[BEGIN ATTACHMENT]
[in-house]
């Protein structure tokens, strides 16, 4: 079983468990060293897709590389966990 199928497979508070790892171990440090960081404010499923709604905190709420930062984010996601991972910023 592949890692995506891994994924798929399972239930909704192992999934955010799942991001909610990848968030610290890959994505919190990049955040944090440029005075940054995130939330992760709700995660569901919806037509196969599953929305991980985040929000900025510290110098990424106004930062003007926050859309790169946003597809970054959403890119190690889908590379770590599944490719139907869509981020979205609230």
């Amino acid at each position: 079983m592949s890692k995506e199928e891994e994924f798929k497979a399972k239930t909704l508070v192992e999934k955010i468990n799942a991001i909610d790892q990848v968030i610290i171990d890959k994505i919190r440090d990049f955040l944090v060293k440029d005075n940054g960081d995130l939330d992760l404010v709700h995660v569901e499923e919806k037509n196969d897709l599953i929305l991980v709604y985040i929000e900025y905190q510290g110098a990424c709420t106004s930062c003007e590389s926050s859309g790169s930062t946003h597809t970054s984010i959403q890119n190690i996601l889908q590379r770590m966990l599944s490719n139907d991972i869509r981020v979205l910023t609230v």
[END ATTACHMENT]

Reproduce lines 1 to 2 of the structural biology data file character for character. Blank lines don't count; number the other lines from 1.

[in-house]
């Protein structure tokens, strides 16, 4: 079983468990060293897709590389966990 199928497979508070790892171990440090960081404010499923709604905190709420930062984010996601991972910023 592949890692995506891994994924798929399972239930909704192992999934955010799942991001909610990848968030610290890959994505919190990049955040944090440029005075940054995130939330992760709700995660569901919806037509196969599953929305991980985040929000900025510290110098990424106004930062003007926050859309790169946003597809970054959403890119190690889908590379770590599944490719139907869509981020979205609230």